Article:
Salmon: preserving subsistence during a changing climate

Photo by Clark James Mishler
Photo by Clark James Mishler

“I had no idea that people were doing these sort of things,” photographer Clark James Mishler said. He put his camera to use documenting the processing of fish and other subsistence activities in the rural Alaska village of Kwethluk over the course of six years. “These are techniques that are taught to the kids, taught to the grandkids, down the road so that eventually everybody in the village knows how to process fish. And it has been going on for thousands of years. And it works.”

Explore a selection of Clark James Mishler’s photography on his website at

Subsistence describes a traditional way of life, using regional plants and animals to gain food and goods. This tradition includes sharing supplies, culture and customs within the community.

Processing salmon

“In the village there are cycles,” Mishler said. For the Yup’ik people of Kwethluk village “Every 2 weeks what you hunt for, or gather, changes dramatically.”

Mishler used photography to document subsistence in the lives of Peter and Vera Spein, locals of the rural village Kwethluk, Alaska. He described their salmon processing techniques. “The size of the fish, the type of fish, whether it be a king or a silver or a red, guides how they process the fish and what kind of final product they want. Some fish is dried to be eaten in the next couple of months, some fish is dried to be eaten in 6 months.”

Photo by Clark James Mishler
Photo by Clark James Mishler

“Upriver on the Kwethluk river, no more than a 5-10 minute ride by boat from the village of Kwethluk, they have a little cabin and a little smoke house.” Hanging poles are erected outside the smoke house in the summer, and a tarp strung overhead to prevent rain from spoiling the drying fish. “The cabin has no insulation, the mosquitoes are deadly but it’s great fun. And it’s great to see the family: the kids are playing along the river bank,” Mishler described, “And occasionally helping with the processing of the fish.” Peter and other adults perform subsistence fishing while Vera and her mother process the fish and cook for the family. “They work 16-18 hour days,” Mishler said. “Vera is teaching the cousins how to cut the fish, and how to hang the fish. They must have 5 or 6 different ways of hanging fish.”

Some fish are split down the mid line and the halves spread apart with willow branch pieces before being hung on lines. “Other times, they’ll cut the fish laterally, leaving only the tail connected,” Mishler noted, “They’ll take those two pieces of fish that are connected by the tail and they’ll hang those over a log. And they’ll do lateral diagonal cuts in that fish to further open up the flesh of that fish to give it more surface area,” for drying. “Usually when you do it that way, the fish doesn’t dry all that well but it remains very moist. And you may eat that fish a month later.” One longer-term preservation method is to cut fish into strips, “Tiny little strips, a quarter of an inch or less sometimes. One side has the salmon skin, and then you’ve got maybe an eighth of an inch, a quarter inch, of flesh, of the actual salmon. And those are hung in a smoke house [to be] dried 3 or 4 days with a continuous smoke drying effect.” Salmon strips last for 6 months or longer. Preserved salmon provides sustenance and nutrition for the Speins and other rural families during long Alaska winters.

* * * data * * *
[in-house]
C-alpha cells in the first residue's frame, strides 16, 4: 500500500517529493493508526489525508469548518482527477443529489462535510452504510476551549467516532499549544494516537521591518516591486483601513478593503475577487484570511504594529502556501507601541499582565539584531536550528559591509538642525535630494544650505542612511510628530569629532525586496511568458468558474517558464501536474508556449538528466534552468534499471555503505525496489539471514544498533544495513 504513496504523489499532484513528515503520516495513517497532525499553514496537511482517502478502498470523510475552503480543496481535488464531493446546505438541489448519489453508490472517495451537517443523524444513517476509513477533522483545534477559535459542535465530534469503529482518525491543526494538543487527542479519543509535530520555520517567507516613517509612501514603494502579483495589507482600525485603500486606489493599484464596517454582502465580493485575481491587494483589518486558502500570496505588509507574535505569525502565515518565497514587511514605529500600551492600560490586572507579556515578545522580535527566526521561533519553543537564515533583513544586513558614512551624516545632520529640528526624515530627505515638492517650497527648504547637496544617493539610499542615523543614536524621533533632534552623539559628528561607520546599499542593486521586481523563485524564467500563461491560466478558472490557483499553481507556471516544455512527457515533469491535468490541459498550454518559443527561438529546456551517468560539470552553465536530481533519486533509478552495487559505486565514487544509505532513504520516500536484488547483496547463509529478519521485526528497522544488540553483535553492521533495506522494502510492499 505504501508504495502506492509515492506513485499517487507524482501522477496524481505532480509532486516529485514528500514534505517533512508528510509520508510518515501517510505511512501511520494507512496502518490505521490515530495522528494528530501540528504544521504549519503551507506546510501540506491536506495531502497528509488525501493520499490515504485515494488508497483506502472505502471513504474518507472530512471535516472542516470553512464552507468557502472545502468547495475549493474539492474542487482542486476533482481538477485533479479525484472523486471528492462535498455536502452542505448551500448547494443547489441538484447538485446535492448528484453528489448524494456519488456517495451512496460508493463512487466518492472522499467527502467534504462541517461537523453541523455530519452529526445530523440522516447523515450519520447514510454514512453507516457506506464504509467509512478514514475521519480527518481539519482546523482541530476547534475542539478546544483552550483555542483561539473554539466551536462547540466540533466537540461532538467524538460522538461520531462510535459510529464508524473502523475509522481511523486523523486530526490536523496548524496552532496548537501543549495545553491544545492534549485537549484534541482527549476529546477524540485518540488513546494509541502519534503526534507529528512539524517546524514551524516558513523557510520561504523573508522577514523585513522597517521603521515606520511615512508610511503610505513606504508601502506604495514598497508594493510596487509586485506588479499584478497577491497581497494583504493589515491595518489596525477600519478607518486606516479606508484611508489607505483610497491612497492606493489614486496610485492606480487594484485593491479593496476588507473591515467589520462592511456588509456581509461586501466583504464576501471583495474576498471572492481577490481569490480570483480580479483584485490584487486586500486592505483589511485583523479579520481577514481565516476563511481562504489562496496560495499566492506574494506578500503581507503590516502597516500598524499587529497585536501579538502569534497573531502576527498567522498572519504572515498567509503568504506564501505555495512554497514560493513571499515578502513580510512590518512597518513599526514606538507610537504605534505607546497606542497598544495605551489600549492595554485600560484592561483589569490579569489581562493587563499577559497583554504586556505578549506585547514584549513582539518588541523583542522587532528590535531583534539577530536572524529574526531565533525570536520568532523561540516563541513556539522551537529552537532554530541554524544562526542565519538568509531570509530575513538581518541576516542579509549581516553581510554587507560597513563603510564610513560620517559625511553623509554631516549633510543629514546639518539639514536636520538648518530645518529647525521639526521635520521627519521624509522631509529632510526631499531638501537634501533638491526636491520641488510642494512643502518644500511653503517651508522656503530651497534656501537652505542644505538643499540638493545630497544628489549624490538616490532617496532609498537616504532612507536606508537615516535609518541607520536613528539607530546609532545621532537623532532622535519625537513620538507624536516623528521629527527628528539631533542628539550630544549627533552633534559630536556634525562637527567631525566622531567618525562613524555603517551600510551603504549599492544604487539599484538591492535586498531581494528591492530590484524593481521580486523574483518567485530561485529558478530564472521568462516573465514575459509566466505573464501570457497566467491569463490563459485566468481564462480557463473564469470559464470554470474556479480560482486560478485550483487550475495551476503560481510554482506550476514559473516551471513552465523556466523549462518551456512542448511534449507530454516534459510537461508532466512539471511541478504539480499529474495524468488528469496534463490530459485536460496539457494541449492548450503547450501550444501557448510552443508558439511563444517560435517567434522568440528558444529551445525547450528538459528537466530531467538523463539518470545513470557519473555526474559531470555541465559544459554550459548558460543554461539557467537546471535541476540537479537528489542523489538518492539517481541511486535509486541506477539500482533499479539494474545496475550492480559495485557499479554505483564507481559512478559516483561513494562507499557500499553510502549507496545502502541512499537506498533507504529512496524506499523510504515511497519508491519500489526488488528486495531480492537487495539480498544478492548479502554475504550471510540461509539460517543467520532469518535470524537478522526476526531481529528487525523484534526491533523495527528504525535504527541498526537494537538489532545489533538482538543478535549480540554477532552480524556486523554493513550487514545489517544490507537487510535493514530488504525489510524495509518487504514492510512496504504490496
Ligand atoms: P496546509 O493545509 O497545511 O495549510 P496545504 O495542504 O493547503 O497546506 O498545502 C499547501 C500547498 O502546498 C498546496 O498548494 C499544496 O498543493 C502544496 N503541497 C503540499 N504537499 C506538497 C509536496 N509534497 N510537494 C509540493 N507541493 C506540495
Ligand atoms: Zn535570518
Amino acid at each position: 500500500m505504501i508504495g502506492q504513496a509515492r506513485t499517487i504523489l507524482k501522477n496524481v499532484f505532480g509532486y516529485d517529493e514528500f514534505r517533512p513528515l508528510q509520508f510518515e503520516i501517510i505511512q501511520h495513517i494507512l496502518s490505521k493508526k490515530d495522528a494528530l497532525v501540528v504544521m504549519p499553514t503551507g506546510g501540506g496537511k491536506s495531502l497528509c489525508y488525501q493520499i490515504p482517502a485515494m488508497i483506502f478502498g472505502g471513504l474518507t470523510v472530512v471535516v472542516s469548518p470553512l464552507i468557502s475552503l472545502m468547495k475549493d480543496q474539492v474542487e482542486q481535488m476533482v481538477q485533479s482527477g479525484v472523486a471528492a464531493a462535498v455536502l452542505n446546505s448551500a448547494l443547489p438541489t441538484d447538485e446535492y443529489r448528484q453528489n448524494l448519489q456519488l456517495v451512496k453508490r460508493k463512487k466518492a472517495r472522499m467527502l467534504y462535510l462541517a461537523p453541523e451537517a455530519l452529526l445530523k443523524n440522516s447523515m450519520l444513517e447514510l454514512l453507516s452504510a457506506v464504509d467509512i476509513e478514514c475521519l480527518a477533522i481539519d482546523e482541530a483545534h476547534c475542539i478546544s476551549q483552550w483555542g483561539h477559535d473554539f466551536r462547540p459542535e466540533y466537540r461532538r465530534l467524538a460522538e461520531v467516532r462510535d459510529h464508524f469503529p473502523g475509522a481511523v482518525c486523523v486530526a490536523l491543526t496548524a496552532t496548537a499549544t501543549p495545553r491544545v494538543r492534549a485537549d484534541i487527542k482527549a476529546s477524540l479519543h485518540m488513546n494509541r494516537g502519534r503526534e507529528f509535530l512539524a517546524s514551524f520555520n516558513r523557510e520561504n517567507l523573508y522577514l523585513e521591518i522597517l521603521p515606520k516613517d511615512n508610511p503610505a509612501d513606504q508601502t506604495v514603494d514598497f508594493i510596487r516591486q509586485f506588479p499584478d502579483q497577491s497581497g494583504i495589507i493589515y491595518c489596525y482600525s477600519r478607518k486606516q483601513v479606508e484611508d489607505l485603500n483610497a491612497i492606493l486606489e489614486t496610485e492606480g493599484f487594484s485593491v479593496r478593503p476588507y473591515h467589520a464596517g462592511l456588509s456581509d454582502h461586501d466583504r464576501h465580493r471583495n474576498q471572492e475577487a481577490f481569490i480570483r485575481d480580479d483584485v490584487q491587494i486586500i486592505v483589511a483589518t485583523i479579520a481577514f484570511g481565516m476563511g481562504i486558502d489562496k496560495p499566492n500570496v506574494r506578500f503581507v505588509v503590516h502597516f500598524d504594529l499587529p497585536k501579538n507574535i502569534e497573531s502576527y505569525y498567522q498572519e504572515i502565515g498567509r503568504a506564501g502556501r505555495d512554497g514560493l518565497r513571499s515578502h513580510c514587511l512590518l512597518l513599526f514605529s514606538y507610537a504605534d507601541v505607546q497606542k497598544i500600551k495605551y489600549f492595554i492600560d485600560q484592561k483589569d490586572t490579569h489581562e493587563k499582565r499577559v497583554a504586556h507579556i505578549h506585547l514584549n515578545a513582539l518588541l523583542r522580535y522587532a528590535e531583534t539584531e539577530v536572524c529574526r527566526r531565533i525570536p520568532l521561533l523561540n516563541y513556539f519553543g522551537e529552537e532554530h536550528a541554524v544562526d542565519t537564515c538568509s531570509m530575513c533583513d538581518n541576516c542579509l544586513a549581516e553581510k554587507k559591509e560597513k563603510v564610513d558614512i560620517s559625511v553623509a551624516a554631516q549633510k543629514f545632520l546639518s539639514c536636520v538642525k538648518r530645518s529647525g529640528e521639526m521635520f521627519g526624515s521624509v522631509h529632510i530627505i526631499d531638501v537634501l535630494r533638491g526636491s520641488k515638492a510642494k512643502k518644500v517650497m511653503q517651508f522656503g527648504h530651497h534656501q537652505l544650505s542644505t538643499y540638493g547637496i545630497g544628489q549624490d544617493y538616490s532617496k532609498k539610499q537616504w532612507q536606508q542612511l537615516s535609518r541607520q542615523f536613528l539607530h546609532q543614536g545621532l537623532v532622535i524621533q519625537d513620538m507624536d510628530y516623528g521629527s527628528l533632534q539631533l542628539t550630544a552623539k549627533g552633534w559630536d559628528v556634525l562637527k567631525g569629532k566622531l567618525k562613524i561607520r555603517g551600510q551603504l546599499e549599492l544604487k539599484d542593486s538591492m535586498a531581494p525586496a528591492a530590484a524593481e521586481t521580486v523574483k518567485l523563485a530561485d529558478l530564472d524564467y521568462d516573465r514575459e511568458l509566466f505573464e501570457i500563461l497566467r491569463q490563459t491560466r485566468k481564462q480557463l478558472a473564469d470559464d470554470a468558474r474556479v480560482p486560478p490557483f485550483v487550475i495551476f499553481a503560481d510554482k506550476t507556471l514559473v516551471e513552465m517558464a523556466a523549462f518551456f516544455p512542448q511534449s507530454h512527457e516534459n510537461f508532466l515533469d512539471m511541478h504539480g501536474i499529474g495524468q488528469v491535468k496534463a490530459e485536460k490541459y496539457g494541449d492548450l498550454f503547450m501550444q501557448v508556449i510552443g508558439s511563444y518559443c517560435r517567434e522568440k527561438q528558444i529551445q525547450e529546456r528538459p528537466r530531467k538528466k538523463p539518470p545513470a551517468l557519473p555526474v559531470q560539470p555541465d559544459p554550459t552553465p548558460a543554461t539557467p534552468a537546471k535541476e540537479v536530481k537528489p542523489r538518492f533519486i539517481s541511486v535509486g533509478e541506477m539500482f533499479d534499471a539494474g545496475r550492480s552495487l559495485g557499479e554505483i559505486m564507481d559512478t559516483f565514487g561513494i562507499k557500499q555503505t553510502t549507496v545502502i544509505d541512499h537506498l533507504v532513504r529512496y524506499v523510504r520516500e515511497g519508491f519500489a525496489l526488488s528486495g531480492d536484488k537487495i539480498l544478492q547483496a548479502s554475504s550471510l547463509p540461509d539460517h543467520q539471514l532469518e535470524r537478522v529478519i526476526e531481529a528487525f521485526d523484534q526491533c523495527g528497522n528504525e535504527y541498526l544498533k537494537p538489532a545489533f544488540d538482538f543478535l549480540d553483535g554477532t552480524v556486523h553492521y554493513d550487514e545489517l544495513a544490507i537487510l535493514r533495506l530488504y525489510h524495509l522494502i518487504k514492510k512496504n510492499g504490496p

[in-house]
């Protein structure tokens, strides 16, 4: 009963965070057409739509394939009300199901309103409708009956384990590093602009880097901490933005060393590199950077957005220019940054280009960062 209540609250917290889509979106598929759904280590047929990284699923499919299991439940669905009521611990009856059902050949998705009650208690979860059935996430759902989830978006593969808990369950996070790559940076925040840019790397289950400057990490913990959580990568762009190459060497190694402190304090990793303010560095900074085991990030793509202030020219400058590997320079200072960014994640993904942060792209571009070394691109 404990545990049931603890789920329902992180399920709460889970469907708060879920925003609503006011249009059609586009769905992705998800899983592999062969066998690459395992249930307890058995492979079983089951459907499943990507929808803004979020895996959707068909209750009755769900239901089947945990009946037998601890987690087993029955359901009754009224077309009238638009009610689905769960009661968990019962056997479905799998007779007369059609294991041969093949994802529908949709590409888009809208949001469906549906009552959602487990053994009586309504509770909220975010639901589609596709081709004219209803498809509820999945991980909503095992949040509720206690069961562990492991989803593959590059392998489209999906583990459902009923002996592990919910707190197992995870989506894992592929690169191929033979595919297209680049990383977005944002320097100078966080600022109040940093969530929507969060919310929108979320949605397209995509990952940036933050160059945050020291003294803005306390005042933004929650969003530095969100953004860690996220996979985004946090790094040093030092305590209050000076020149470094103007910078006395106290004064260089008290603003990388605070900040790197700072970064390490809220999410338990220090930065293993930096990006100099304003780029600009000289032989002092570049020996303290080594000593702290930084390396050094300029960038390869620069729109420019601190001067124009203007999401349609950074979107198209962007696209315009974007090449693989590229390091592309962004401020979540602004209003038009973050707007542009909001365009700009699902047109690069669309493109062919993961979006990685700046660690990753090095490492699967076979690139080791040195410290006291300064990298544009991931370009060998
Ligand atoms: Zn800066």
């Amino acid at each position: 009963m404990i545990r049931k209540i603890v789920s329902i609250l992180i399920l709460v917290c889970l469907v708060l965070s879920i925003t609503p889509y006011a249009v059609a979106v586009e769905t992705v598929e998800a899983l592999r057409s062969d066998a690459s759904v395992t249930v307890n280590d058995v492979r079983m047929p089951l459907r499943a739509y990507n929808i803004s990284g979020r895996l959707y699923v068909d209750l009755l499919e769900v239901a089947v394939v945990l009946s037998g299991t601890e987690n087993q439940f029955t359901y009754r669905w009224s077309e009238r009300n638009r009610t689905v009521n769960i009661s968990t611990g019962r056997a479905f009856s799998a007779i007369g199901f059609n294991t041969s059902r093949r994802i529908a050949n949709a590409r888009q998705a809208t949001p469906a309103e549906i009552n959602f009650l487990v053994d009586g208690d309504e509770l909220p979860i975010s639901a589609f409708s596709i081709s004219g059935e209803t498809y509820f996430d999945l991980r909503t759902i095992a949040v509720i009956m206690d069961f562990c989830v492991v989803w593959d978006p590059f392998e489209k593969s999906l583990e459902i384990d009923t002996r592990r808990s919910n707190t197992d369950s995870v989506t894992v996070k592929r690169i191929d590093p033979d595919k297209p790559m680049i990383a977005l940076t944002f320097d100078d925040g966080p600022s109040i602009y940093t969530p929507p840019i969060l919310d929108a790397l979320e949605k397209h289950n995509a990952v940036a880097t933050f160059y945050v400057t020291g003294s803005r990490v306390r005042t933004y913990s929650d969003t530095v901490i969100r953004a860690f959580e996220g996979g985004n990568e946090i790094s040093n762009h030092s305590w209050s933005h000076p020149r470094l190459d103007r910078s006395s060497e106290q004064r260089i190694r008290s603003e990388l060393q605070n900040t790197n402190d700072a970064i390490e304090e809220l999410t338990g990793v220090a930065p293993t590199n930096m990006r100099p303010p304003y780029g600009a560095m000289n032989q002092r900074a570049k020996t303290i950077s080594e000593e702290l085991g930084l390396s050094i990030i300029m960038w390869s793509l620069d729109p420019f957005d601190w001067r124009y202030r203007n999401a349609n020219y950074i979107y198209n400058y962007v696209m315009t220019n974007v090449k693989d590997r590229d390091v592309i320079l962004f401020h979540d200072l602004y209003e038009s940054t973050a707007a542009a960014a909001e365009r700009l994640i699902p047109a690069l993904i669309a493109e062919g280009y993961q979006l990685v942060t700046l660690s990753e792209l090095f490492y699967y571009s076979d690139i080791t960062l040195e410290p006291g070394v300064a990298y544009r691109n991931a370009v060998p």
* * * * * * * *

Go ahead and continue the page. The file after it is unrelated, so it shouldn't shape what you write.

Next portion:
Vera Spein in her home, Kwethluk, Alaska / Photo by Clark James Mishler
Vera Spein in her home, Kwethluk, Alaska / Photo by Clark James Mishler

A note on hardship

Don Callaway, National Park Service, was lead author of the report ‘Effects of Climate Change on Subsistence Communities in Alaska’. The 1998 report noted “Sharp decreases in fish stocks, which comprise 60% of subsistence resources, have created a dietary and economic hardship for many rural Alaska communities.” And “A decline in commercial fisheries is causing economic hardship and steep declines in income in rural communities. Income from commercial fishing is used to purchase the technology used in subsistence activities. This income is also crucial in purchasing store-bought food during periods of natural resource scarcity.” (

Fish can be keystone species, playing an extremely important role in their ecosystem. Changes in salmon populations echo through the food web, impacting nutrient delivery to regions and playing havoc with food availability for predators… including humans.

Salmon versus temperature

The salmon life cycle takes ocean-dwelling adult fish through energy-exhaustive migrations to upriver spawning sites. Changes associated with climate can jeopardize their migration.